Recent documents and proposals on the credit amnesty have caused a predictable and not unjustified flurry of concern from lenders and investors.
The analysis underlying the amnesty proposals highlights the importance of access to credit. But only in passing does the documentation mention the most critical category of consumer credit: mortgages.
While there are problems of access to credit across other classes of consumer credit, they would be better characterised as a problem of too much access, rather than too little. In contrast, the mortgage numbers speak volumes. In 2008, mortgages accounted for roughly half of all new consumer credit granted in South Africa. In 2012, this had declined to a quarter.
Over the same period, unsecured credit increased from 10 percent of consumer credit granted to 24 percent. Growth in unsecured credit extension has been particularly fast in higher-income segments, which in the past would have had access to mortgages but no longer do. That this has occurred at the same time as the growth in the black middle class is tragic.
Developers, estate agents and mortgage originators, particularly those who operate in the so-called affordable housing market, are nothing short of exasperated by banks’ strict lending criteria and limited granting of mortgages. Aside from the challenges associated with affordability, potential buyers must have perfect records to get a mortgage. And there are very few of those buyers around. Arguably, it is in the mortgage market where credit bureau data has the most profound impact on access.
But the story is not so simple. Even if that data were to be removed or cleaned, access problems would still remain because the problems with mortgages do not reflect demand side issues alone. There are serious constraints on supply. Indeed, credit-granting criteria are used to ration credit to ensure that the best risks are selected for the little funding that is available. The key problem is that the availability of funding is severely restricted in the first place. Why this is the case should be the primary focus of investigation.
That said, there are other issues with bureau data; this is acknowledged by the Credit Providers Association and is the focus of much of its efforts.
But perhaps more problematic than the data retained by bureaus are the underlying processes that generate the data. I refer in particular to the data on judgments, comprised in the main by what are known as garnishee orders.
In 2012 the forensic audit division of law firm ENS Africa investigated the garnishee orders at a mining company employing 45 000 workers. Of the 13 000 workers who had garnishee orders, a staggering 59 percent of these orders had not been authenticated; 39 percent were cancelled as soon as they were investigated.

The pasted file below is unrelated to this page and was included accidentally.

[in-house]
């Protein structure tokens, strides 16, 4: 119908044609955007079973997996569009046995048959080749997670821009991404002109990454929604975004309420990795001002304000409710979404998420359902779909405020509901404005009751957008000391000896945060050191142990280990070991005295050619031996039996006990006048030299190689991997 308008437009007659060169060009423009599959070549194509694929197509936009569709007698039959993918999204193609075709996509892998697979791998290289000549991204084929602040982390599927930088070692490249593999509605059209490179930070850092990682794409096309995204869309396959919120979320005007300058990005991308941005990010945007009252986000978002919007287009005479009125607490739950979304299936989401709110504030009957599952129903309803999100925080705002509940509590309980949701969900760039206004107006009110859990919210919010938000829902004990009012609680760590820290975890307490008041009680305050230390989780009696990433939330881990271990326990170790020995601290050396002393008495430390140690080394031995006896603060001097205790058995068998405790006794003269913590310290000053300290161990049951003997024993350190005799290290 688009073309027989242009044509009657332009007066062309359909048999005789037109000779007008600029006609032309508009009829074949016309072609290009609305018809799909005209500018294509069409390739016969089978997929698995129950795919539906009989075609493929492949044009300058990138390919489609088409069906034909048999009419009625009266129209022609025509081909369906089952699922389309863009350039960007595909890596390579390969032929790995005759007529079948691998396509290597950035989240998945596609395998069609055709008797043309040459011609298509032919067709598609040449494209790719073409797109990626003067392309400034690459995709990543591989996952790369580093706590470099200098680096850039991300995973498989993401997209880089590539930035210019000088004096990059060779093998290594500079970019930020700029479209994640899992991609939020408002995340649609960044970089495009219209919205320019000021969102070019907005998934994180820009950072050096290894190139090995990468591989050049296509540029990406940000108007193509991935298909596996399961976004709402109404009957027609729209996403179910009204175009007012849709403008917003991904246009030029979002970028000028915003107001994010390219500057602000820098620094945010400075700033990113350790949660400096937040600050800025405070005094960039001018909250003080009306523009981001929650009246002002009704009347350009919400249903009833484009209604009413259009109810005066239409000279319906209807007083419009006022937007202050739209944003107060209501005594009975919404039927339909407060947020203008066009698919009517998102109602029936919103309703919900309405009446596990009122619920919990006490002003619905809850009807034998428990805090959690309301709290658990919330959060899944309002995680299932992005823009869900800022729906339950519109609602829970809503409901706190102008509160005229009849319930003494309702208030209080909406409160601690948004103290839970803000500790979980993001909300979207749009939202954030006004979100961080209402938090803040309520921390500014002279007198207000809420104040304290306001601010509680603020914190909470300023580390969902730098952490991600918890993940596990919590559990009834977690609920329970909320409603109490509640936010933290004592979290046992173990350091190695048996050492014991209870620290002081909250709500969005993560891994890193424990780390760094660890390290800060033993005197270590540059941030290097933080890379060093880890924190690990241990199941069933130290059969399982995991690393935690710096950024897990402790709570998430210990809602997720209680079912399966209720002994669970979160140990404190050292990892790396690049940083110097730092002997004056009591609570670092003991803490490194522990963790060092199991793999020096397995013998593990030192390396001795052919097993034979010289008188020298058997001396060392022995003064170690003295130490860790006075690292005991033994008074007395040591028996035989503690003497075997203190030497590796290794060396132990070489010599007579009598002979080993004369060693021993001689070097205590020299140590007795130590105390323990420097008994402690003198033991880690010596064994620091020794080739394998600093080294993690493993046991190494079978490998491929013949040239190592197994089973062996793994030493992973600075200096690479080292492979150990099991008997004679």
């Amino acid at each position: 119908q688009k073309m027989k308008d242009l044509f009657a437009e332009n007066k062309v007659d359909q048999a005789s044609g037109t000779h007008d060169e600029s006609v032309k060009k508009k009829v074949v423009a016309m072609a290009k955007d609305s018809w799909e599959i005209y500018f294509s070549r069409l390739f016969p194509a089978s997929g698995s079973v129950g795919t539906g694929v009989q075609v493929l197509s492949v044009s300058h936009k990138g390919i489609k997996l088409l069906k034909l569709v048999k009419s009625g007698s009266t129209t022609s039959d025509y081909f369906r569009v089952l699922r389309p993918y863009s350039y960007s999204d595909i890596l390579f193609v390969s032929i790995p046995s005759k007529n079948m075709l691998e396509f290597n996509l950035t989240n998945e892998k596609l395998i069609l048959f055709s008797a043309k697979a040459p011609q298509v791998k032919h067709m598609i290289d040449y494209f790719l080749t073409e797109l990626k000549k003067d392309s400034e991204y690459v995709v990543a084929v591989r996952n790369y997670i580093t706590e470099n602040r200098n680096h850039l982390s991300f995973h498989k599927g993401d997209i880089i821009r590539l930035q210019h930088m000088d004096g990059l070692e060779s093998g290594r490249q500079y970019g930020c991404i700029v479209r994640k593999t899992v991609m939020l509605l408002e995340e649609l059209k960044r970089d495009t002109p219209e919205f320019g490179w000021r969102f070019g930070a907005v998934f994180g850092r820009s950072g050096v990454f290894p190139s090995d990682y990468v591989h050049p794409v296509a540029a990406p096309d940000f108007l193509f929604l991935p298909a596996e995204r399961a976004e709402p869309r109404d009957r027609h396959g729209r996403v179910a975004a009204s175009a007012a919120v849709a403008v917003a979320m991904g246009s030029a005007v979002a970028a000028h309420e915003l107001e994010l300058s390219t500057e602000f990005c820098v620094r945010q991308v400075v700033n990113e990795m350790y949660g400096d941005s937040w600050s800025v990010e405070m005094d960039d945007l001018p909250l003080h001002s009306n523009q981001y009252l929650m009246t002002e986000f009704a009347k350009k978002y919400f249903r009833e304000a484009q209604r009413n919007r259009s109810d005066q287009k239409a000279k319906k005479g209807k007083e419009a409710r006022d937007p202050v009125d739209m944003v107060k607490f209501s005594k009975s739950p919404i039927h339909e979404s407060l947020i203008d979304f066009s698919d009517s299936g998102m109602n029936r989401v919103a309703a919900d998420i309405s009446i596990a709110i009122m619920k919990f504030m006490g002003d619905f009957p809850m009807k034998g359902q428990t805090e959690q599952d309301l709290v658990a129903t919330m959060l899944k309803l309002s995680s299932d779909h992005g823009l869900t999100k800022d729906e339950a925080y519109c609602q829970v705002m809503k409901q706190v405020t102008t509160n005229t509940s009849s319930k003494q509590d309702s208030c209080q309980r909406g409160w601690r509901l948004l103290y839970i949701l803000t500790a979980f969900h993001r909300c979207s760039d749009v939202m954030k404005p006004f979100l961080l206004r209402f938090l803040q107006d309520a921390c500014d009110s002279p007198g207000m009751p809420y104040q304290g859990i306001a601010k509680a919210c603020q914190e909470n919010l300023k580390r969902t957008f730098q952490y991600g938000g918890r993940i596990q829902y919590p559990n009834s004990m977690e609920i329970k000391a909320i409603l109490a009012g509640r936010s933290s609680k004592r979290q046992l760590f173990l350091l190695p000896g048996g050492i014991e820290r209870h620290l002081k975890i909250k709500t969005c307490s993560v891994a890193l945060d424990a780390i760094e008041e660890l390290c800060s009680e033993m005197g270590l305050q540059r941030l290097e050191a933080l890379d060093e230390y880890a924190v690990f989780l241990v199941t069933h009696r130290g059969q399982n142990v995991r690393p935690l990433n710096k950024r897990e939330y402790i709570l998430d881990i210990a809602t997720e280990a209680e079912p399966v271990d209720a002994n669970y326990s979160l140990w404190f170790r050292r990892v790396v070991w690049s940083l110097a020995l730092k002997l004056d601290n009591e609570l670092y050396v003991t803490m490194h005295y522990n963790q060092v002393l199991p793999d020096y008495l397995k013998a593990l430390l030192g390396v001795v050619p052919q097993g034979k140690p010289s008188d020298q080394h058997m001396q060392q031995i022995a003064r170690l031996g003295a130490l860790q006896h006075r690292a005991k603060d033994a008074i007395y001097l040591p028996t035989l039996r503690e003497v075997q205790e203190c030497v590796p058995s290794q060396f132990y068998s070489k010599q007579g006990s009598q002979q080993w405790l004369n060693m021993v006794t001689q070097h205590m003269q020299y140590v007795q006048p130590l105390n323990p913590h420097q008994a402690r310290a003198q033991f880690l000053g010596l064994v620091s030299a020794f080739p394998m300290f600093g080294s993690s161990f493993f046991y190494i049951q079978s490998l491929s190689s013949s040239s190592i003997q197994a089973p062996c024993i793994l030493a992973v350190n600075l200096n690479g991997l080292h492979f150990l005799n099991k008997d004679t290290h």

According to Peter Allwright, who led the investigation when he was still at ENS Africa, it was found that those orders had in fact been paid previously and the poor employees had been repaying that debt several times over.
This is nothing short of disgraceful. Given the extent of irregularities uncovered by this investigation, the burden of proof should be on debt collectors to show that this is an exception rather than on the regulator to prove that it is not.
The investigation clearly raises serious concerns about the data on judgments, which on the face of it would justify their complete removal – not so much on the grounds that they limit access to credit but more so because they are unjust. Indeed, it makes you wonder who the amnesty should be for.
We probably need to do things differently in credit markets. Debates about things that might or might not happen, such as the debate about the amnesty, often tend to be a little unproductive.
There is too much focus on analysing the past and too little on experimenting to predict the future. Indeed, it is odd that lenders do not advocate for “champion-challenge” methodologies in assessing proposed regulations; if these are so useful in assessing lending criteria, surely they would help to resolve debates about the impact of removing data.
* Illana Melzer is a co-founder of Eighty20 Consulting, an independent consulting company that focuses on customer value analysis and database analysis.